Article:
Italian Garden 2007: April

Yes, Italians love their gardens, and so do I. I just wish it loved me back. Oh, it’s doing just fine, but it keeps attacking me with nasty pollens, so I’m a sleepy, red-eyed, sneezing, drippy mess. Perhaps I should spend next spring in a desert.

In spite of the confused weather, the garden looks promising this year. While I was away in Colorado we had a cold snap and rain so, after months of unusual warmth and dryness, we are now back to more or less seasonal weather, and the plants seem a bit more certain about what they’re supposed to be doing. The irises are putting up long stalks with lots of buds, the tulips are blooming (though not nearly as many as I thought I had planted), the daffodils are mostly past their prime, and the bush of margherite (daisies) is about to explode in blooms.

As are my beloved roses. One of our purchases a few weeks ago was a hand-pump pressured spray bottle for spraying them with anti-fungal chemicals (which probably goes against my organic gardening claims, but… we don’t plan to eat the roses!). This replaces the little sprayer I’d been using which was clearly inadequate, and the roses have responded with zest. They managed to stay fungus-free for a month, and are growing vigorously with thick red branches. In about a week they will be covered in blossom.

Last year the first to bloom was the yellow rose of Texas – bittersweetly symbolic as we had just returned from Rosie’s funeral. Let’s see who goes first this year.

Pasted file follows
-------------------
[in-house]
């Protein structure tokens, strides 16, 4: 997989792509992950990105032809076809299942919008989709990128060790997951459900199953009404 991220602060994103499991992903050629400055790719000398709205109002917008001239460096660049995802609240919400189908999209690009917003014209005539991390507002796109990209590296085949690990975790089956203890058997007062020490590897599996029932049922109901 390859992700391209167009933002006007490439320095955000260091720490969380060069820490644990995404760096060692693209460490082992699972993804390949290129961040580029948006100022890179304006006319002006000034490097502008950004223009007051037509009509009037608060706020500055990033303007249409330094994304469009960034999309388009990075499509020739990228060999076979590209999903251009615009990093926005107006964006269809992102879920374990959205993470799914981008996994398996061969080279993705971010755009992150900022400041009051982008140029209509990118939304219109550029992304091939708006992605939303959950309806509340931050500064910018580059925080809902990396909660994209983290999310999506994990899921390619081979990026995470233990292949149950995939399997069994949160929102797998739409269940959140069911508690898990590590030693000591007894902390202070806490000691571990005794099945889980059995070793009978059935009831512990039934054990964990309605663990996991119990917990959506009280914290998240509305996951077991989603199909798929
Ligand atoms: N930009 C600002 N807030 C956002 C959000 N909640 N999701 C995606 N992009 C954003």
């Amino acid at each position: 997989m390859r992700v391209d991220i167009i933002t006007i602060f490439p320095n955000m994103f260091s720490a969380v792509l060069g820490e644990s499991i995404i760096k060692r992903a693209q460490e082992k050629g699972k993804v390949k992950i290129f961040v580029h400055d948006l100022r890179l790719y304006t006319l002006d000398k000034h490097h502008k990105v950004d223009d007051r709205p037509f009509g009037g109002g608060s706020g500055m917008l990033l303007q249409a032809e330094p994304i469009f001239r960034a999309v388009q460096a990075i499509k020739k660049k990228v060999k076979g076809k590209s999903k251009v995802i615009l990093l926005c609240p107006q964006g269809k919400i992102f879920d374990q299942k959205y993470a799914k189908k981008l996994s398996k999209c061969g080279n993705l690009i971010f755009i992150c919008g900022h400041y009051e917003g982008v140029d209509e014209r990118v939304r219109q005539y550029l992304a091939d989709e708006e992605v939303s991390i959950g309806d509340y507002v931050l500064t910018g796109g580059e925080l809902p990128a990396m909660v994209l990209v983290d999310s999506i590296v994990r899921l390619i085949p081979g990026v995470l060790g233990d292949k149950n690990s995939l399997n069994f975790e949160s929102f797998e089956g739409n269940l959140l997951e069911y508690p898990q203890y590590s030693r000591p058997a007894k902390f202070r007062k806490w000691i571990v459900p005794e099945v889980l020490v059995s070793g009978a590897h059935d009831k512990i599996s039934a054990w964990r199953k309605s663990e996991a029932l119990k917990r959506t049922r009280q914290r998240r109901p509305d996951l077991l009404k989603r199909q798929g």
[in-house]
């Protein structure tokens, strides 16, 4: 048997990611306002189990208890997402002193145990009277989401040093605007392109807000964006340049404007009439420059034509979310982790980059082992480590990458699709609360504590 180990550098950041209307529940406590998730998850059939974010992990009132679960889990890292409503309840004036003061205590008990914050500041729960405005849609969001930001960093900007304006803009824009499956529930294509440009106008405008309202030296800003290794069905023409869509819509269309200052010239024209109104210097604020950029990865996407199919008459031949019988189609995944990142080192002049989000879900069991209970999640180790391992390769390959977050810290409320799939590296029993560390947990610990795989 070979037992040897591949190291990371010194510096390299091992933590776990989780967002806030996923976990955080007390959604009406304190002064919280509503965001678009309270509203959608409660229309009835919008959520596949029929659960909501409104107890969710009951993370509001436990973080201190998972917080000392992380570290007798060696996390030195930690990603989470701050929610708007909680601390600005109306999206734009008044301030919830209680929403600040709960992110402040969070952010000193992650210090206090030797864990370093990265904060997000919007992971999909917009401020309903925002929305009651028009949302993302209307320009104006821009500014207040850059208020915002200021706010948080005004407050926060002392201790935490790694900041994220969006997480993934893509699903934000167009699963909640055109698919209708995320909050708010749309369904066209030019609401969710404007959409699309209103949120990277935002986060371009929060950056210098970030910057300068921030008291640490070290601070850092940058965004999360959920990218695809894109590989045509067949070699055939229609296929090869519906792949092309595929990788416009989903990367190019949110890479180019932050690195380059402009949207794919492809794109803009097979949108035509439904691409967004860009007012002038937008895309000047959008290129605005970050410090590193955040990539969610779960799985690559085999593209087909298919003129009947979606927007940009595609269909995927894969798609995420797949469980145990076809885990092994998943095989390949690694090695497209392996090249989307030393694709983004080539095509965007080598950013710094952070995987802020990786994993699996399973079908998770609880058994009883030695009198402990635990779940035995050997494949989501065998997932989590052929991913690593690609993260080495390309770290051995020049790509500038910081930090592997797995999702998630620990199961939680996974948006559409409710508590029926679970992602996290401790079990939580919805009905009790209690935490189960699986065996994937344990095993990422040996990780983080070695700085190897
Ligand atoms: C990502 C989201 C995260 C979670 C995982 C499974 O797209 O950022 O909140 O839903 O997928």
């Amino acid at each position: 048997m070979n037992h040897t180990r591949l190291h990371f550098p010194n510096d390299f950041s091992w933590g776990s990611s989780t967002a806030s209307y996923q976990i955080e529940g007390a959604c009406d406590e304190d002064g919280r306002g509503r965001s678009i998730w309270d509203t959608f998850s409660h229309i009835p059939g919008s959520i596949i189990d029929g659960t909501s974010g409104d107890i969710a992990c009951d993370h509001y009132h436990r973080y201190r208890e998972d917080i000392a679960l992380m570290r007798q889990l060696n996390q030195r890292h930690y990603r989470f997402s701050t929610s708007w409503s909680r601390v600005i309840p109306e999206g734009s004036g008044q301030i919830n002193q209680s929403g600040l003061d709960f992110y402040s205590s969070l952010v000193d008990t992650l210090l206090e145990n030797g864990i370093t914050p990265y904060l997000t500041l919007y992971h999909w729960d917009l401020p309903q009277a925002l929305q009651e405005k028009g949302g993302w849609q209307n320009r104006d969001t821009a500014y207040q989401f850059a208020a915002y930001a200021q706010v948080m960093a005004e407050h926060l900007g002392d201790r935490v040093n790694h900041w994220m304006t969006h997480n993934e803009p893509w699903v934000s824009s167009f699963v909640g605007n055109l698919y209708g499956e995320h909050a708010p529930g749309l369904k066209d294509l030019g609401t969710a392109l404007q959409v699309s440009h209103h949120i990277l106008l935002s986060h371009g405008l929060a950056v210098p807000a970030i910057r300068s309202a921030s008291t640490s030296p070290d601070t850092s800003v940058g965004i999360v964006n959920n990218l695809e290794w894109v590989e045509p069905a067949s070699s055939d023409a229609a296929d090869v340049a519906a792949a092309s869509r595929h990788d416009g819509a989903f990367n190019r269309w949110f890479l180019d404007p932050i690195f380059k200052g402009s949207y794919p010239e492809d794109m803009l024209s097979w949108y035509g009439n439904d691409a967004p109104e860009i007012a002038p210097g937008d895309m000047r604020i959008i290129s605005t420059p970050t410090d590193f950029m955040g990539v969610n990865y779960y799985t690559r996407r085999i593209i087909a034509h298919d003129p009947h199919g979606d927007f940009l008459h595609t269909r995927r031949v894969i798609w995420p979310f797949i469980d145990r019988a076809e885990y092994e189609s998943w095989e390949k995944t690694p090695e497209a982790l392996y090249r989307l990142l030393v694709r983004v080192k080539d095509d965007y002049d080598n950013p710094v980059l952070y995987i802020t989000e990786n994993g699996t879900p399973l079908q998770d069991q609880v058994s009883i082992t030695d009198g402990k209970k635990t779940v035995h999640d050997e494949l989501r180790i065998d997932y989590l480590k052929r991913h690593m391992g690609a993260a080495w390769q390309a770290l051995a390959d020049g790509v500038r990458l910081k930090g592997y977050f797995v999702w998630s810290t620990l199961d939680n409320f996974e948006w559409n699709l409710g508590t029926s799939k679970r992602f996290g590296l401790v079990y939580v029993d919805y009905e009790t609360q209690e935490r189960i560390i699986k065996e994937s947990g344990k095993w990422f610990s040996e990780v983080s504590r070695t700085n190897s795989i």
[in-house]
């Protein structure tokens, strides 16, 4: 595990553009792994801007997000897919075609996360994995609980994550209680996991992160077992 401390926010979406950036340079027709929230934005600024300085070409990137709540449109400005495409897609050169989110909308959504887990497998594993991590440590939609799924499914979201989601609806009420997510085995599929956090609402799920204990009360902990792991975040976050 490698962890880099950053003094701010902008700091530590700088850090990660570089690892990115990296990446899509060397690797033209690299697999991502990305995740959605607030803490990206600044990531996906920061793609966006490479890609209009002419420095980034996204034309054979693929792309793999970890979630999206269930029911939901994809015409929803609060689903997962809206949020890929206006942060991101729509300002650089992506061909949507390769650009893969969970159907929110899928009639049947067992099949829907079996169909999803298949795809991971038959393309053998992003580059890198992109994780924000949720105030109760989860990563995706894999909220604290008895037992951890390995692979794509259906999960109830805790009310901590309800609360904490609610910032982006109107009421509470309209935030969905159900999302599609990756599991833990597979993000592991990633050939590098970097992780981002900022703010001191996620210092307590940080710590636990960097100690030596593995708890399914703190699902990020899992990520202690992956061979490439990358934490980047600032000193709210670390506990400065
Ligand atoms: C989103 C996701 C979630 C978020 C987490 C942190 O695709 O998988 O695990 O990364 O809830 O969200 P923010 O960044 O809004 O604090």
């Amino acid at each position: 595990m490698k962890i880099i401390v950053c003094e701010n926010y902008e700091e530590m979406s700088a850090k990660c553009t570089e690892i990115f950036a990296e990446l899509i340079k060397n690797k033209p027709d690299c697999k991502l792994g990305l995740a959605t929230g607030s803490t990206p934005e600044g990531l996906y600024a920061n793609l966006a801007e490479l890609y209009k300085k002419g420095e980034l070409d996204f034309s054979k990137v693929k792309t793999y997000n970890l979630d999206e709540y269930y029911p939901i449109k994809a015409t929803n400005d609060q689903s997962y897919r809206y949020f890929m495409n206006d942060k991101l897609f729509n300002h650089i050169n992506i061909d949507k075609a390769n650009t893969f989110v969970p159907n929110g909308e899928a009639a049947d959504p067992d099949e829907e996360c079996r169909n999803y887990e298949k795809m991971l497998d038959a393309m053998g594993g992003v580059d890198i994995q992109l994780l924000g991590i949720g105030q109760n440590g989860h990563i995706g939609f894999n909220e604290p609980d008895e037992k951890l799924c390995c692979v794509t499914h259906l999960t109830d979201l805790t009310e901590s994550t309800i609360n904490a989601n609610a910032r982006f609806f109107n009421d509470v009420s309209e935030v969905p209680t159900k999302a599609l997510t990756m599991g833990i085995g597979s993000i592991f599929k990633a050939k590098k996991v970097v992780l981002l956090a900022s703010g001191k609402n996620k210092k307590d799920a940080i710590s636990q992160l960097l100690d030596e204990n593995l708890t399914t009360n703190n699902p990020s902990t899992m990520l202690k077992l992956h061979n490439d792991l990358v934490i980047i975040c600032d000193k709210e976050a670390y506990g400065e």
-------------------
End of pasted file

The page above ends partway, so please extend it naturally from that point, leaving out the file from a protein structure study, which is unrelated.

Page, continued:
The pink climbing rose that we planted to twine up our outside stair railing is a year younger and not doing as well yet – it appears that roses need a couple of years to acclimate and really start strutting their stuff.

Yesterday we went to the azienda agricola again. They’re now more prepared for the orto planting season, though this place is small and didn’t have everything I was looking for. I ended up buying six zucchine plants, because they are sold in sets of six – I really only wanted two or three. Six will produce far more zucchine than we can eat, but our neighbor will be happy to take some off our hands. When they get oversized, she slices them thin and grills them on the barbecue, then slathers them in olive oil, minced garlic, and parsley – yum!

I bought cherry tomatoes because they didn’t have the costolute (ribbed) variety I wanted, and the cherries did all right for us in the last couple of years. And I bought celery, just because it was there and I’ve never tried growing that before. Each set of six plants only cost about two euros, so it’s worth experimenting.

We’ll go to the bigger greenhouse one of these weekends to get the other tomatoes and eggplant that I want, and Enrico can choose something to fill the decorative round planters that sit in the corners of the lawn outside our front door, and probably some new geraniums to replenish the big round planter that covers the sewer hole in our back yard. Those are his particular spots to do with as he likes (he could do more with the rest of the garden if he wished, but he prefers to leave that to me, so you’ll frequently see me toiling away while he sits on the balcony, reading).

Here’s what the orto looked like in late April: apricot tree at the far left, rows of tomatoes, the big bushy things are broccoli planted last fall, the small things in the black in front are eggplant, the feathery stuff is fennel that was planted in winter.

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